"The Colgan Company sold out its business to complainant (appellee) May 15, 1911, and the latter has continuously sold (among other gums) the Violet and Mint Chips of the same diameter and form, in precisely the same kind of a package, and lettered in precisely the same way, except as respects certain details on the bottom of the box not material here -- latterly putting 7 disks in a box."

Further on in the appeal I found this very interesting paragraph:

"The principal sales of Mint Chips and Violet Chips (both of Colgan and complainant) were in the south and southwest parts of the United States, and in some sections largely to Negroes, Italians, and French. Customers were in the habit of calling for and ordering these chips by the names "round gum," "tin box gum," or "tin gum."

Now I know a little more of the rest of the story, but I'm still uncertain which tins the 3 sets of Colgan's may have been issued with.

Any thoughts are appreciated!

Patrick
Attached Images
File Type: jpg colganoriginal.jpg (75.4 KB, 321 views)
File Type: jpg AUTOSALE.jpg (51.1 KB, 319 views)
File Type: jpg e254back.jpg (17.9 KB, 307 views)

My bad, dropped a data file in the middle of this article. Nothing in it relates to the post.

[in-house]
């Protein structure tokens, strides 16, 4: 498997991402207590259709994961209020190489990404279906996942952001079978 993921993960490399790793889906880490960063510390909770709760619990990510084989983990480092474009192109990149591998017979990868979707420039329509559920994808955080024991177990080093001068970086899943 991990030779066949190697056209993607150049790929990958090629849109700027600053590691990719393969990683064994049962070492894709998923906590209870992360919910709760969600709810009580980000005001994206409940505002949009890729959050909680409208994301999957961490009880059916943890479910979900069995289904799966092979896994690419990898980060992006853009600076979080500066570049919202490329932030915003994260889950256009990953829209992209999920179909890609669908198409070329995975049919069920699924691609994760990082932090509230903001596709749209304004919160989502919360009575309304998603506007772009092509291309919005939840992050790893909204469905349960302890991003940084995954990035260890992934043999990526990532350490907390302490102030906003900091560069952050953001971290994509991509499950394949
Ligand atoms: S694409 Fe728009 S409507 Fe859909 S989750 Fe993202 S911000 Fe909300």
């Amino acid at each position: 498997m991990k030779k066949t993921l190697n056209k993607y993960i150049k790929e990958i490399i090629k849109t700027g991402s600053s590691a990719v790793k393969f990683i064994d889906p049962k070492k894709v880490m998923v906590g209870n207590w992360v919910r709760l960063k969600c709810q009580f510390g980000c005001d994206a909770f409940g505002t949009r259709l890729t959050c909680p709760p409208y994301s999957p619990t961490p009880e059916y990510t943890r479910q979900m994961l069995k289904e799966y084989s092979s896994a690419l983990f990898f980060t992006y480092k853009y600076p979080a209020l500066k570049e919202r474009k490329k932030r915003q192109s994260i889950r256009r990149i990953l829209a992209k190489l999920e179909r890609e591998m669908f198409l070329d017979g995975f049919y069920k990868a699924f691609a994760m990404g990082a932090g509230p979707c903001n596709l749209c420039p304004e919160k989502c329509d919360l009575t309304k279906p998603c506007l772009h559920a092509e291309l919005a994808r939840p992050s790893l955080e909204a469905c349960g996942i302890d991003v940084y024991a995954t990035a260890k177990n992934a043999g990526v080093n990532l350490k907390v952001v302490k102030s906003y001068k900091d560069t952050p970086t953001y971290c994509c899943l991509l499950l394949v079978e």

Last edited by Vintagecatcher; 02-22-2021 at 06:22 PM.
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  #2  
Old 02-22-2021, 07:53 AM
FrankWakefield FrankWakefield is offline
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Great read, Patrick. Thanks for posting that.

Somewhere I think I read that Colgan's got its start when a pharmacist in Louisville was sitting at a table or counter in a restaurant (maybe at morning) with someone when he overheard some L&N Railroad person telling someone about 2 carloads of chicle that had been shipped from South America up to the southern coast of the US, and then on to a buyer who refused to accept or pay for the order when delivery was attempted. The railroad had no idea of what they could do to get paid for their shipping efforts, nor what to do with chicle. Colgan offered to buy it for a greatly discounted price, he thought he could add flavoring and get into the gum business.